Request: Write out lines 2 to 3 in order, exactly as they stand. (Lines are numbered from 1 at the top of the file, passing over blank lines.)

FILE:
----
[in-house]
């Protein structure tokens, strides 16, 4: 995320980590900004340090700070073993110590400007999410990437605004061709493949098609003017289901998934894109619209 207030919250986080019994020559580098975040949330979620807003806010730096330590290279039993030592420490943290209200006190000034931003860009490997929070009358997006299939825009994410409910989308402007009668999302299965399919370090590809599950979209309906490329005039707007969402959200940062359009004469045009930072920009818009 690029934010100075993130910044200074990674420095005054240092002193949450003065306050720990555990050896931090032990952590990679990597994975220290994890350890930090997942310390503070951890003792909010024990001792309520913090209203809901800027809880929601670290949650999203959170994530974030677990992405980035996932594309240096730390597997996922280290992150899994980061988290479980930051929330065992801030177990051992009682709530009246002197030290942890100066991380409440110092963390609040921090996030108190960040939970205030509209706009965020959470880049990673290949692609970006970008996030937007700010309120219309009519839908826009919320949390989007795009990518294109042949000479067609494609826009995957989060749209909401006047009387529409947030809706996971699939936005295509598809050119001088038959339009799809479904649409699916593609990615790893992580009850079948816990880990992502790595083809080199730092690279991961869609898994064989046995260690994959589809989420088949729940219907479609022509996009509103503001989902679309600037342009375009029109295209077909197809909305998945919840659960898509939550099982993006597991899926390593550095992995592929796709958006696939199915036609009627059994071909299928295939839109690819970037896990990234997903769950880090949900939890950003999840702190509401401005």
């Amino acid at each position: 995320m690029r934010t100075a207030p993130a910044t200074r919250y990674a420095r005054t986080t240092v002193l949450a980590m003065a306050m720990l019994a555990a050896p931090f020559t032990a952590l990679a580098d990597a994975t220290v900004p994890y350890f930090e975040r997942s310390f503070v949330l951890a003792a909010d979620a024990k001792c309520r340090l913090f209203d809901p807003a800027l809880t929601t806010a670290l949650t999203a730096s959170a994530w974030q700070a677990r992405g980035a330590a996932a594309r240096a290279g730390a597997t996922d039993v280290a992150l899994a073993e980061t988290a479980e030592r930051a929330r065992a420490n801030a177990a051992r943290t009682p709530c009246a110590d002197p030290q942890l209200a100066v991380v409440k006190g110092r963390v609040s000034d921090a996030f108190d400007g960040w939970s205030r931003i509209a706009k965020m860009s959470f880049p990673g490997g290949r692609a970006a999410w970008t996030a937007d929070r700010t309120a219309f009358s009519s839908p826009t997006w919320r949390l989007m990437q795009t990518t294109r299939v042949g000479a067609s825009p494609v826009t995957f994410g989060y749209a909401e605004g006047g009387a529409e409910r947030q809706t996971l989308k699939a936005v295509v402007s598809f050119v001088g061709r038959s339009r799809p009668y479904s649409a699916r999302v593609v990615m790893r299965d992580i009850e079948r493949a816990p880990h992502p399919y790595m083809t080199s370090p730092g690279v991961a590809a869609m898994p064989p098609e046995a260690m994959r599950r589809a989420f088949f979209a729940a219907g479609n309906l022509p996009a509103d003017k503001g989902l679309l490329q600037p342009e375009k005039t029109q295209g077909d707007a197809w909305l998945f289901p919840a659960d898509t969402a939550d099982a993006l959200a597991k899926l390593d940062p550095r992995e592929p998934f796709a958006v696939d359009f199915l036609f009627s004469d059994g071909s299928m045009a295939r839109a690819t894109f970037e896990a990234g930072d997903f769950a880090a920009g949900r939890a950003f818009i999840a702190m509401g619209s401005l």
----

């Protein structure tokens, strides 16, 4: 995320980590900004340090700070073993110590400007999410990437605004061709493949098609003017289901998934894109619209 207030919250986080019994020559580098975040949330979620807003806010730096330590290279039993030592420490943290209200006190000034931003860009490997929070009358997006299939825009994410409910989308402007009668999302299965399919370090590809599950979209309906490329005039707007969402959200940062359009004469045009930072920009818009 690029934010100075993130910044200074990674420095005054240092002193949450003065306050720990555990050896931090032990952590990679990597994975220290994890350890930090997942310390503070951890003792909010024990001792309520913090209203809901800027809880929601670290949650999203959170994530974030677990992405980035996932594309240096730390597997996922280290992150899994980061988290479980930051929330065992801030177990051992009682709530009246002197030290942890100066991380409440110092963390609040921090996030108190960040939970205030509209706009965020959470880049990673290949692609970006970008996030937007700010309120219309009519839908826009919320949390989007795009990518294109042949000479067609494609826009995957989060749209909401006047009387529409947030809706996971699939936005295509598809050119001088038959339009799809479904649409699916593609990615790893992580009850079948816990880990992502790595083809080199730092690279991961869609898994064989046995260690994959589809989420088949729940219907479609022509996009509103503001989902679309600037342009375009029109295209077909197809909305998945919840659960898509939550099982993006597991899926390593550095992995592929796709958006696939199915036609009627059994071909299928295939839109690819970037896990990234997903769950880090949900939890950003999840702190509401401005």
């Amino acid at each position: 995320m690029r934010t100075a207030p993130a910044t200074r919250y990674a420095r005054t986080t240092v002193l949450a980590m003065a306050m720990l019994a555990a050896p931090f020559t032990a952590l990679a580098d990597a994975t220290v900004p994890y350890f930090e975040r997942s310390f503070v949330l951890a003792a909010d979620a024990k001792c309520r340090l913090f209203d809901p807003a800027l809880t929601t806010a670290l949650t999203a730096s959170a994530w974030q700070a677990r992405g980035a330590a996932a594309r240096a290279g730390a597997t996922d039993v280290a992150l899994a073993e980061t988290a479980e030592r930051a929330r065992a420490n801030a177990a051992r943290t009682p709530c009246a110590d002197p030290q942890l209200a100066v991380v409440k006190g110092r963390v609040s000034d921090a996030f108190d400007g960040w939970s205030r931003i509209a706009k965020m860009s959470f880049p990673g490997g290949r692609a970006a999410w970008t996030a937007d929070r700010t309120a219309f009358s009519s839908p826009t997006w919320r949390l989007m990437q795009t990518t294109r299939v042949g000479a067609s825009p494609v826009t995957f994410g989060y749209a909401e605004g006047g009387a529409e409910r947030q809706t996971l989308k699939a936005v295509v402007s598809f050119v001088g061709r038959s339009r799809p009668y479904s649409a699916r999302v593609v990615m790893r299965d992580i009850e079948r493949a816990p880990h992502p399919y790595m083809t080199s370090p730092g690279v991961a590809a869609m898994p064989p098609e046995a260690m994959r599950r589809a989420f088949f979209a729940a219907g479609n309906l022509p996009a509103d003017k503001g989902l679309l490329q600037p342009e375009k005039t029109q295209g077909d707007a197809w909305l998945f289901p919840a659960d898509t969402a939550d099982a993006l959200a597991k899926l390593d940062p550095r992995e592929p998934f796709a958006v696939d359009f199915l036609f009627s004469d059994g071909s299928m045009a295939r839109a690819t894109f970037e896990a990234g930072d997903f769950a880090a920009g949900r939890a950003f818009i999840a702190m509401g619209s401005l």